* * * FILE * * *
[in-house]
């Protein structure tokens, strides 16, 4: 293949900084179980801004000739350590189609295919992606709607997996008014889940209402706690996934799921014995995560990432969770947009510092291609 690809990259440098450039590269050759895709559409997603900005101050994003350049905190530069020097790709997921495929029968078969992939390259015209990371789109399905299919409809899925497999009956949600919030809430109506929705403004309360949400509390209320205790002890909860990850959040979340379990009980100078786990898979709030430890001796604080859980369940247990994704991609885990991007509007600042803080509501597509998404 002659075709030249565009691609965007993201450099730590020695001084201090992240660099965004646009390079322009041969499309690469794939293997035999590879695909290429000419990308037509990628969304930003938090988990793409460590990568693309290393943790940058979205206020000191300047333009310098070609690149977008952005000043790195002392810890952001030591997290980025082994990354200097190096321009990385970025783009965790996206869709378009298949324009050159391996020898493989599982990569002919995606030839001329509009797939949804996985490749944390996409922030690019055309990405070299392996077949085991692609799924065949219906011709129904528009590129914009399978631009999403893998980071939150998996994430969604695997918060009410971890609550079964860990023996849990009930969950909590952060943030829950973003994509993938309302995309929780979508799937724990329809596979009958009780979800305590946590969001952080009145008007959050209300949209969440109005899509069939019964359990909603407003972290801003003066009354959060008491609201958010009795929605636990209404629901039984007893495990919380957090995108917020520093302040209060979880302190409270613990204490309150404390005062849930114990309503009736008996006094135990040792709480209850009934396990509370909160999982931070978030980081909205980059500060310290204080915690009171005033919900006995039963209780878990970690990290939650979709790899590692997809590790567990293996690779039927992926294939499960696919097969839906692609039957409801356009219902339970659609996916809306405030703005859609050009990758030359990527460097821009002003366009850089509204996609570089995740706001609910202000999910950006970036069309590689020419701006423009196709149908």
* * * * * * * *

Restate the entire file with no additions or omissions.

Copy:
[in-house]
């Protein structure tokens, strides 16, 4: 293949900084179980801004000739350590189609295919992606709607997996008014889940209402706690996934799921014995995560990432969770947009510092291609 690809990259440098450039590269050759895709559409997603900005101050994003350049905190530069020097790709997921495929029968078969992939390259015209990371789109399905299919409809899925497999009956949600919030809430109506929705403004309360949400509390209320205790002890909860990850959040979340379990009980100078786990898979709030430890001796604080859980369940247990994704991609885990991007509007600042803080509501597509998404 002659075709030249565009691609965007993201450099730590020695001084201090992240660099965004646009390079322009041969499309690469794939293997035999590879695909290429000419990308037509990628969304930003938090988990793409460590990568693309290393943790940058979205206020000191300047333009310098070609690149977008952005000043790195002392810890952001030591997290980025082994990354200097190096321009990385970025783009965790996206869709378009298949324009050159391996020898493989599982990569002919995606030839001329509009797939949804996985490749944390996409922030690019055309990405070299392996077949085991692609799924065949219906011709129904528009590129914009399978631009999403893998980071939150998996994430969604695997918060009410971890609550079964860990023996849990009930969950909590952060943030829950973003994509993938309302995309929780979508799937724990329809596979009958009780979800305590946590969001952080009145008007959050209300949209969440109005899509069939019964359990909603407003972290801003003066009354959060008491609201958010009795929605636990209404629901039984007893495990919380957090995108917020520093302040209060979880302190409270613990204490309150404390005062849930114990309503009736008996006094135990040792709480209850009934396990509370909160999982931070978030980081909205980059500060310290204080915690009171005033919900006995039963209780878990970690990290939650979709790899590692997809590790567990293996690779039927992926294939499960696919097969839906692609039957409801356009219902339970659609996916809306405030703005859609050009990758030359990527460097821009002003366009850089509204996609570089995740706001609910202000999910950006970036069309590689020419701006423009196709149908």